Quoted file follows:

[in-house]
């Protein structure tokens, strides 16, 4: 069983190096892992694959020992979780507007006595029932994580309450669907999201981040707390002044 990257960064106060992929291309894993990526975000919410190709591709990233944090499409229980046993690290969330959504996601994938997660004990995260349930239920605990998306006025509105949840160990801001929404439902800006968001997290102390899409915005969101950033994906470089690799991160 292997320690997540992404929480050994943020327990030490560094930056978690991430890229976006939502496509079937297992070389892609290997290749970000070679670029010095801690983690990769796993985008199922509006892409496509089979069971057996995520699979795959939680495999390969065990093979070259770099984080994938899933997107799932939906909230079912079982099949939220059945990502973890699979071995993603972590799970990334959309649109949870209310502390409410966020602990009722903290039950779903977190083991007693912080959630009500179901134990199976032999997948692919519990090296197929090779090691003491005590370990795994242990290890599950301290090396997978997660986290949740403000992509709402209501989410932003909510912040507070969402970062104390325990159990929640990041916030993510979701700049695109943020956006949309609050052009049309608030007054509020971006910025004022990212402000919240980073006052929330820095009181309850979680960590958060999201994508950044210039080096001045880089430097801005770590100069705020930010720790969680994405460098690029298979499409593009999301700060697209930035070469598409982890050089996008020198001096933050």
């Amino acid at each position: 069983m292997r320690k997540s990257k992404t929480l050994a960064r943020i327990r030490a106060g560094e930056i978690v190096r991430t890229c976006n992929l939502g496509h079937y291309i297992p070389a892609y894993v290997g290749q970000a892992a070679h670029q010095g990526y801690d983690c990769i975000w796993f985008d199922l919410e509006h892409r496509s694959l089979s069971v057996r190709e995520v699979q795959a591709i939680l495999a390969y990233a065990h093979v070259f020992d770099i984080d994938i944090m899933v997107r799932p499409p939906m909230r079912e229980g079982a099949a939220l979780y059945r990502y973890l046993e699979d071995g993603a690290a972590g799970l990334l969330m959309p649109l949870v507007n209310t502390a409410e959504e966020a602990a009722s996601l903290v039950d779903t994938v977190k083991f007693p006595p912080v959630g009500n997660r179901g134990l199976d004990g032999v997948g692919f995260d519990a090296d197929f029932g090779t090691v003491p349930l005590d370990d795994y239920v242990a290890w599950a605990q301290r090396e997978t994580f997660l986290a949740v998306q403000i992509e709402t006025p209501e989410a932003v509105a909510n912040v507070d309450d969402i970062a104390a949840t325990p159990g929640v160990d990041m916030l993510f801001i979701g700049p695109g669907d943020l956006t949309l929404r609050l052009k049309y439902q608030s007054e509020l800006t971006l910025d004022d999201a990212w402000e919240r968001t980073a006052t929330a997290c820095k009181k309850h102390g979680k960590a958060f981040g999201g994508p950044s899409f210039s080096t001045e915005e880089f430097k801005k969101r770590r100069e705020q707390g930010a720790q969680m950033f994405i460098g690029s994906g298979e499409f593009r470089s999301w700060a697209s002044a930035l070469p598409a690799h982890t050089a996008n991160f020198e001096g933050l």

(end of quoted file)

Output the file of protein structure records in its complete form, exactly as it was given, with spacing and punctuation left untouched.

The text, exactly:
[in-house]
């Protein structure tokens, strides 16, 4: 069983190096892992694959020992979780507007006595029932994580309450669907999201981040707390002044 990257960064106060992929291309894993990526975000919410190709591709990233944090499409229980046993690290969330959504996601994938997660004990995260349930239920605990998306006025509105949840160990801001929404439902800006968001997290102390899409915005969101950033994906470089690799991160 292997320690997540992404929480050994943020327990030490560094930056978690991430890229976006939502496509079937297992070389892609290997290749970000070679670029010095801690983690990769796993985008199922509006892409496509089979069971057996995520699979795959939680495999390969065990093979070259770099984080994938899933997107799932939906909230079912079982099949939220059945990502973890699979071995993603972590799970990334959309649109949870209310502390409410966020602990009722903290039950779903977190083991007693912080959630009500179901134990199976032999997948692919519990090296197929090779090691003491005590370990795994242990290890599950301290090396997978997660986290949740403000992509709402209501989410932003909510912040507070969402970062104390325990159990929640990041916030993510979701700049695109943020956006949309609050052009049309608030007054509020971006910025004022990212402000919240980073006052929330820095009181309850979680960590958060999201994508950044210039080096001045880089430097801005770590100069705020930010720790969680994405460098690029298979499409593009999301700060697209930035070469598409982890050089996008020198001096933050």
């Amino acid at each position: 069983m292997r320690k997540s990257k992404t929480l050994a960064r943020i327990r030490a106060g560094e930056i978690v190096r991430t890229c976006n992929l939502g496509h079937y291309i297992p070389a892609y894993v290997g290749q970000a892992a070679h670029q010095g990526y801690d983690c990769i975000w796993f985008d199922l919410e509006h892409r496509s694959l089979s069971v057996r190709e995520v699979q795959a591709i939680l495999a390969y990233a065990h093979v070259f020992d770099i984080d994938i944090m899933v997107r799932p499409p939906m909230r079912e229980g079982a099949a939220l979780y059945r990502y973890l046993e699979d071995g993603a690290a972590g799970l990334l969330m959309p649109l949870v507007n209310t502390a409410e959504e966020a602990a009722s996601l903290v039950d779903t994938v977190k083991f007693p006595p912080v959630g009500n997660r179901g134990l199976d004990g032999v997948g692919f995260d519990a090296d197929f029932g090779t090691v003491p349930l005590d370990d795994y239920v242990a290890w599950a605990q301290r090396e997978t994580f997660l986290a949740v998306q403000i992509e709402t006025p209501e989410a932003v509105a909510n912040v507070d309450d969402i970062a104390a949840t325990p159990g929640v160990d990041m916030l993510f801001i979701g700049p695109g669907d943020l956006t949309l929404r609050l052009k049309y439902q608030s007054e509020l800006t971006l910025d004022d999201a990212w402000e919240r968001t980073a006052t929330a997290c820095k009181k309850h102390g979680k960590a958060f981040g999201g994508p950044s899409f210039s080096t001045e915005e880089f430097k801005k969101r770590r100069e705020q707390g930010a720790q969680m950033f994405i460098g690029s994906g298979e499409f593009r470089s999301w700060a697209s002044a930035l070469p598409a690799h982890t050089a996008n991160f020198e001096g933050l």